Kayak debuts an ambitious Facebook Messenger bot

In the past five weeks, online travel companies have been rolling out their bots for Facebook messenger.

First to jump in was Skyscanner, followed by Expedia, and Hipmunk.

Metasearch rival Cheapflights was first out of the blocks two weeks ago with a combined flight and hotel search bot for Facebook Messenger.

Arguably the most fully featured bot integration yet debuts today from Kayak. It’s based on the English-language version of the US website and mobile app for the Priceline Group-owned metasearch company.

Like the bots of its rivals, Kayak’s Messenger bot can answer basic, natural-language search queries for flights or hotels.

But unlike others, it strives to cover multiple stages in a traveler’s typical journey.

It starts with the ability to answer basic inspiration-related queries, such as, “where can I go for 600 dollars?” or “romantic getaway for 700 dollars.”

If a user already has a destination in mind but isn’t sure about the best time to travel based on price, Kayak’s bot can offer advice based on the average monthly prices for destinations.

Unlike others, Kayak’s bot includes tours-and-activities recommendations thanks to its integration with aggregators such as GetYourGuide and Viator.

If a customer decides to book, they will remain within the Facebook Messenger app shell. (In other words, a person is looking at the Kayak website within the Facebook messenger browser.)

A customer can link their Kayak profile with Messenger. After a purchase, the itinerary would be delivered via Messenger.

Alternatively, a customer without a Kayak profile can input their personal details and payment information as a one-off transaction.

Trip status alerts (“your flight is ready for check-in”, “there has been a gate change, etc.”) can be pushed inside Messenger and optionally appear as push notification on your phone.

Matthias Keller, Kayak’s chief scientist, says the integration will slowly get smarter as more artificial intelligence software is added to it and as customers engage with it.

For instance, already today, if a customer has done a flight search and then days later does a hotel search, the bot will ask, “Hey, is this hotel actually meant for the trip to New York?” If a customer says yes, the bot will auto-populate the last search parameters for dates to help find a hotel or activities.

If a customer has linked their Kayak account with Messenger, and he or she has listed a home airport in their profile, Messenger will suggest that home airport by default in its searches, too.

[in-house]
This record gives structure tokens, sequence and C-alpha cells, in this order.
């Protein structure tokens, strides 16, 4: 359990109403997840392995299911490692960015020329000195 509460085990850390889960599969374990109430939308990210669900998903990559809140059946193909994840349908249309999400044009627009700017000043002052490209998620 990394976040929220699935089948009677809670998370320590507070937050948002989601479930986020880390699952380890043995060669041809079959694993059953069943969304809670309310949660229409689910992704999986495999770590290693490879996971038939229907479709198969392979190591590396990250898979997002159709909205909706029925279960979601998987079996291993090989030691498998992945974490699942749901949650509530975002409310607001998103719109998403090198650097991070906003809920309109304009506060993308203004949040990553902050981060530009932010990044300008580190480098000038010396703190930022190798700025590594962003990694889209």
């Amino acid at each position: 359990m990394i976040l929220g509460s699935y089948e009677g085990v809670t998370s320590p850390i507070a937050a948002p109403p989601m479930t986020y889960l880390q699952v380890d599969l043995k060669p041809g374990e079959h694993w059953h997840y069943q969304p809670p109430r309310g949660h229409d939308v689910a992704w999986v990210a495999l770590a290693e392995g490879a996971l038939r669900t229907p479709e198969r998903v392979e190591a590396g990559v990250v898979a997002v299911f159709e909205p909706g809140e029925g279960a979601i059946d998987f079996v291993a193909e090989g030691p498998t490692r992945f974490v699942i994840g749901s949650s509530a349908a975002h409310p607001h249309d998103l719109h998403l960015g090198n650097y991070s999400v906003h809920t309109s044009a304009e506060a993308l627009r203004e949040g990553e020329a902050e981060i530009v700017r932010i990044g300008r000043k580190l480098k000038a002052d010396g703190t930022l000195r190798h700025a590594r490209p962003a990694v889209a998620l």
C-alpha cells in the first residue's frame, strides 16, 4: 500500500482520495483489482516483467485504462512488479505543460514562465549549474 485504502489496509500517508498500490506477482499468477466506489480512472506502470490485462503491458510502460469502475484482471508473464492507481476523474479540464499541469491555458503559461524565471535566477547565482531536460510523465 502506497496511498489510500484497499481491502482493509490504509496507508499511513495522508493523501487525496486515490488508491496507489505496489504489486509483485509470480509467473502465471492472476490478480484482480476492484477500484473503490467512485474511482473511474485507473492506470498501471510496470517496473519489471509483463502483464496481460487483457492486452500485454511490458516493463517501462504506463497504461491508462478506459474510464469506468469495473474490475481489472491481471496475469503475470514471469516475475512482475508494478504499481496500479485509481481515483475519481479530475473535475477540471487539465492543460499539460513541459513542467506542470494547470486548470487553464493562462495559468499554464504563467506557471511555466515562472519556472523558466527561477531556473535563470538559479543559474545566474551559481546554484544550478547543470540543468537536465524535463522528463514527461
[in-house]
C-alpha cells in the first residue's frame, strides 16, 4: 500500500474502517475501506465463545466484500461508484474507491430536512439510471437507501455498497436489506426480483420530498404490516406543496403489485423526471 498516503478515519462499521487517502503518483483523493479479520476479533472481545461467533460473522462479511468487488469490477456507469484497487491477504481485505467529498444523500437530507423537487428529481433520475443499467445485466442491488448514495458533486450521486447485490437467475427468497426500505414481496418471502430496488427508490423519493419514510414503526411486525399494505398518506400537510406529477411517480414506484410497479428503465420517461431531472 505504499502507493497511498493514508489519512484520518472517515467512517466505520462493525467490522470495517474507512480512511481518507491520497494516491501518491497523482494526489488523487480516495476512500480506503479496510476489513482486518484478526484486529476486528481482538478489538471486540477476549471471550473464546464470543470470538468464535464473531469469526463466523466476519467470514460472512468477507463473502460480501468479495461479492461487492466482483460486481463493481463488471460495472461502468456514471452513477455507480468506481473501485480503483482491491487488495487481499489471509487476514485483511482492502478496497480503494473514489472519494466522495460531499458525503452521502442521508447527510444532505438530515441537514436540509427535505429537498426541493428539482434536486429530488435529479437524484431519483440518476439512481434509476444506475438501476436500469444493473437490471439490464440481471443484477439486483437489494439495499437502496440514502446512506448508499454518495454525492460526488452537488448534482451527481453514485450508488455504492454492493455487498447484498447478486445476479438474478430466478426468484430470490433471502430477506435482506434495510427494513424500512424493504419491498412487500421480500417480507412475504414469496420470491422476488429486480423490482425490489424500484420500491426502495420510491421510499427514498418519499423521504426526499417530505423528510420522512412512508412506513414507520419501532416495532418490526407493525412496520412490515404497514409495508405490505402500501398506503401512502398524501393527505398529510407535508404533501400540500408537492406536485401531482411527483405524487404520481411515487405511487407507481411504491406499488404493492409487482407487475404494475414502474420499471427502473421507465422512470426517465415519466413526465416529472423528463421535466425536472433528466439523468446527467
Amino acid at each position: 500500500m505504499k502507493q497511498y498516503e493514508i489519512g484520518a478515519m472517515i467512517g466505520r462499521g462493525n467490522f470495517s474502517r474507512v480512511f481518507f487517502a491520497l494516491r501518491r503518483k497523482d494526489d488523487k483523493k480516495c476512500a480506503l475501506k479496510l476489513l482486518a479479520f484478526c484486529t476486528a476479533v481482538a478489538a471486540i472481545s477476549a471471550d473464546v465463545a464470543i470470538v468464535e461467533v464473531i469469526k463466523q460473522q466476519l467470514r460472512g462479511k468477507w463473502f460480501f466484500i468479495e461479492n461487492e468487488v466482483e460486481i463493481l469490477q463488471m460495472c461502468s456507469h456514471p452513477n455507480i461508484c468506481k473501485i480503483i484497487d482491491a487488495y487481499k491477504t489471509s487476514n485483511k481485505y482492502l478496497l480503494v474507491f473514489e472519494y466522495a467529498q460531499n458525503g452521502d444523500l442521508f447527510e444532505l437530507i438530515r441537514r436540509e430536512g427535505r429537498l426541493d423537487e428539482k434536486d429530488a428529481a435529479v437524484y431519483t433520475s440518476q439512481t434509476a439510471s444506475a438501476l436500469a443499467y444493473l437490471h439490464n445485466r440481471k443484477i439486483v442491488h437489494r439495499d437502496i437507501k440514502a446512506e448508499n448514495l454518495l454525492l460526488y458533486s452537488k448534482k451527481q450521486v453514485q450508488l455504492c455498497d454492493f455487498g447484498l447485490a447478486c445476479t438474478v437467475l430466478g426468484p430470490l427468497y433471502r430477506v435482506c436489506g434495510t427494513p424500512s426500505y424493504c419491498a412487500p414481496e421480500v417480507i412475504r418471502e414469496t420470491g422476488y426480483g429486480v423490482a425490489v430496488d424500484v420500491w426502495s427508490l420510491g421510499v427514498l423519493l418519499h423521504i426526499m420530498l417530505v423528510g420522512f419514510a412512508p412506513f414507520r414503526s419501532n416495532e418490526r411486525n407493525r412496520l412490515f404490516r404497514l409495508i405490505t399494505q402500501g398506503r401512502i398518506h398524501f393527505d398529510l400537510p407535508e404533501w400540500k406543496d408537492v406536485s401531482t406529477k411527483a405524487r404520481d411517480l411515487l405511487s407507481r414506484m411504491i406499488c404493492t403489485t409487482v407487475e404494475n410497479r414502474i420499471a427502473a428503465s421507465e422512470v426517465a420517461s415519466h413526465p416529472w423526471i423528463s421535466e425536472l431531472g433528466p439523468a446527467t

If the user didn’t list a home airport, the bot will try to divine it from the user’s search history on Kayak’s desktop site and mobile app. If the customer doesn’t link Kayak and Messenger, Messenger will hunt through the user’s text history to see if a home airport has ever been mentioned.

Keller’s team wants to add more features, such as giving travelers the ability to run more fine-tuned searches, such as for “only nonstop flights”.

In Tnooz tests, Kayak’s bot was fairly responsive. But it stumbled occasionally — as many natural-language software tools do — when it came to recognizing informal ways of inputting dates.

The next-most comprehensive bot tool is from Hipmunk. On June 23, the smaller rival US metasearch released a full-throated bot for Messenger. Or more precisely, its AI-based tool Hello Hipmunk (which began with text-, email, and Google Calendar-based interactions) was integrated with Messenger and with Slack.

Unlike Kayak’s tool, Hipmunk’s tool doesn’t have tours and activities suggestions or enable the purchase of a rental car reservation.

Kayak has had to rethink its approach to Facebook because of the introduction of the bot. Until now, its Facebook page was all about customer support. Now that it is adding the bot, it is having to identify and redirect customer support queries to the appropriate channel. (The bot can’t handle them today.)

In the past year, Kayak has done a lot of experimentation, integrating with Amazon Alexa and with messaging platform Slack.

Play with Kayak’s Messenger bot, here.

Related:
Are bots hot or not? (A cautionary view)

Beyond Messenger… What M might do for travel

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Sean O'Neill

About the Writer :: Sean O'Neill

Sean O’Neill had roles as a reporter and editor-in-chief at Tnooz between July 2012 and January 2017.

 

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